|Back to January Ed Reporter|
|NUMBER 276||THE NEWSPAPER OF EDUCATION RIGHTS||JANUARY 2009|
|Antipsychotic Medicines For Children Come Under Suspicion|
In 2007, more than 389,000 American children and teens took Risperdal. 240,000 of them were age 12 or younger. The panel members focused their comments on Risperdal, a Johnson & Johnson product, but said their concerns were also relevant to other drugs like it. Risperdal is one of five popular "atypical antipsychotics" approved for adult use. The others are Zyprexa, Seroquel, Abilify and Geodon.
Once the Food and Drug Administration approves a drug to treat one illness, doctors can prescribe it to treat other illnesses at their own discretion, a practice called "off-label use." Risperdal prescriptions for children are often off-label, as doctors prescribe the powerful antipsychotic drug to treat attention deficit disorders.
"The data shows there is a substantial amount of prescribing for attention deficit disorder, and I wonder if we have given enough weight to the adverse event profile of the drug in light of this," said panel member Dr. Daniel Notterman of Princeton University.
Children are especially susceptible to Risperdal's side effects, which can be quite serious. Patients who take the drug frequently suffer significant weight gain, metabolic disorders, and muscular tics that can be permanent, even after the drug is discontinued. Between 1993 and March of 2008, 1,207 children experienced severe side effects from Risperdal, and in 31 of those children the side effects were fatal.
The other atypical antiphsychotics show similar potential to severely disable or kill some of the children who take them. But prescription rates continue to rise. Risperdal prescriptions for patients under 18 rose 10% in 2007, even as prescriptions for adults fell 5%. Overall, doctors prescribe antipsychotic drugs for five times as many children and teen patients as they did 15 years ago.
Dr. Thomas Laughren, who directs the FDA's psychiatric products division, said Risperdal's label already warns doctors of the potential side effects. The FDA can do little else to cut down on pediatric prescriptions, said Laughren, but medical specialty societies could try to reduce prescriptions by emphasizing to doctors the dangers to children. (New York Times, 11-19-08)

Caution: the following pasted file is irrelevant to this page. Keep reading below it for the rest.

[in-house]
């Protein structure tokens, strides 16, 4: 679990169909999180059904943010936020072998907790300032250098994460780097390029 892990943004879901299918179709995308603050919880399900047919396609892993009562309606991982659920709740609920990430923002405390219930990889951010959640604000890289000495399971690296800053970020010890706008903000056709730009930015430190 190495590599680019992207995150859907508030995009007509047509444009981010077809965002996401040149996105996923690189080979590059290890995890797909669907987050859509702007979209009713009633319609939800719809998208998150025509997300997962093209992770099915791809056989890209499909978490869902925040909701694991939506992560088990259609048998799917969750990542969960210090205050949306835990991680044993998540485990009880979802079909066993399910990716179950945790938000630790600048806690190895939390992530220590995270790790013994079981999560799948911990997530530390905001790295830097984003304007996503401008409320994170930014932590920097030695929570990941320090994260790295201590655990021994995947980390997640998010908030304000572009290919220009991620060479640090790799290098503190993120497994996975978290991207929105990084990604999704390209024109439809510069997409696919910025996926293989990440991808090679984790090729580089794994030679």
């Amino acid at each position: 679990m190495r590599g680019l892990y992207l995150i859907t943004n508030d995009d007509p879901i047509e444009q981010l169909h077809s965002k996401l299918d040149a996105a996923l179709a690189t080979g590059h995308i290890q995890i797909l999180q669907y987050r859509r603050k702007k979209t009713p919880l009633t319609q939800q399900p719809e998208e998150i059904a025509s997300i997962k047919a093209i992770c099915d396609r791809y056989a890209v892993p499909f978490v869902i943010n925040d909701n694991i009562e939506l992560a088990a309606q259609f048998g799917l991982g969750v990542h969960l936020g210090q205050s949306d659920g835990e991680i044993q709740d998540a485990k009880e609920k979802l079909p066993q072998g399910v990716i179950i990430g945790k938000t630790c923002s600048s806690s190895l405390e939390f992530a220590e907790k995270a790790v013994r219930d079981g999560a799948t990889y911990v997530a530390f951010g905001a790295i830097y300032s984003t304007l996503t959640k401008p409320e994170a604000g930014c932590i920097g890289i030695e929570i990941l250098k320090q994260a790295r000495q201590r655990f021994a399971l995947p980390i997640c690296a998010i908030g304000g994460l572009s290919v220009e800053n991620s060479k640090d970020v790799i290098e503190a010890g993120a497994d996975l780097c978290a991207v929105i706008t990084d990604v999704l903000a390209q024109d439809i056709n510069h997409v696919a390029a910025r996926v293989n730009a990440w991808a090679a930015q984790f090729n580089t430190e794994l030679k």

The financial interests of several very prominent psychiatrists has cast further suspicion on the use of psychotropic drugs for children. Dr. Joseph Biederman, a world-renowned Harvard child psychiatrist, has been the leading advocate of diagnosing children with bipolar disorder. Doctors diagnosed bipolar disorder in 40 times as many children in 2003 as in 1994, and the diagnosis often results in a prescription for antipsychotic medicine. Congressional investigators found early last year that Biederman had received over $1 million from drug companies, much of it from Johnson & Johnson. Biederman failed to report this income to Harvard, as the university requires. This suggested a conflict of interest.
Besides giving money directly to Biederman, Johnson & Johnson gave another $1 million to fund Biederman's Massachusetts General research center on bipolar disorder in children and adolescents. The center's publicly stated missions included "to move forward the commercial goals of Johnson & Johnson."
Emails and documents from Johnson & Johnson suggest that Biederman may have agreed to use his reputation and authority to promote the use of Risperdal to treat children. Johnson & Johnson obtained Biederman's signature on a scientific abstract on Risperdal, and presented it at a professional meeting as if Biederman were the author, though he was not.
The documents, which surfaced in a recent lawsuit, also show that Johnson & Johnson employees consulted Biederman on how to "spin" the fact that children given placebos improved, as well as those treated with Risperdal. The company left that information out of the abstract on Risperdal that it presented under Biederman's name.
Senator Charles Grassley (R-Iowa) discovered conflicts of interest in several other doctors' and researchers' ties to drug companies. Dr. Frederick Goodwin, a psychiatrist who hosted a radio show called "The Infinite Mind," never mentioned on air that drug companies paid him to give marketing lectures on some of the same products he mentioned favorably on his show.
On the same day in 2005 that Goodwin earned $2,500 from GlaxoSmithKline for promoting the mood stabilizer Lamictal at a medical conference, Goodwin recommended on air the use of mood stabilizers for children. "As we'll be hearing today," he said, "modern treatments mood stabilizers in particular have been proven safe and effective in bipolar children." Goodwin also made the controversial statement that children with untreated bipolar disorder could suffer brain damage. Over the course of that year, Goodwin received $329,000 for promoting Lamictal.
The program's producer said he was unaware of Goodwin's ties to drug companies, and that the relationship violated NPR's requirements. NPR removed the program, which had over one million listeners and had won more than 60 journalism awards. (New York Times, 11-30-08)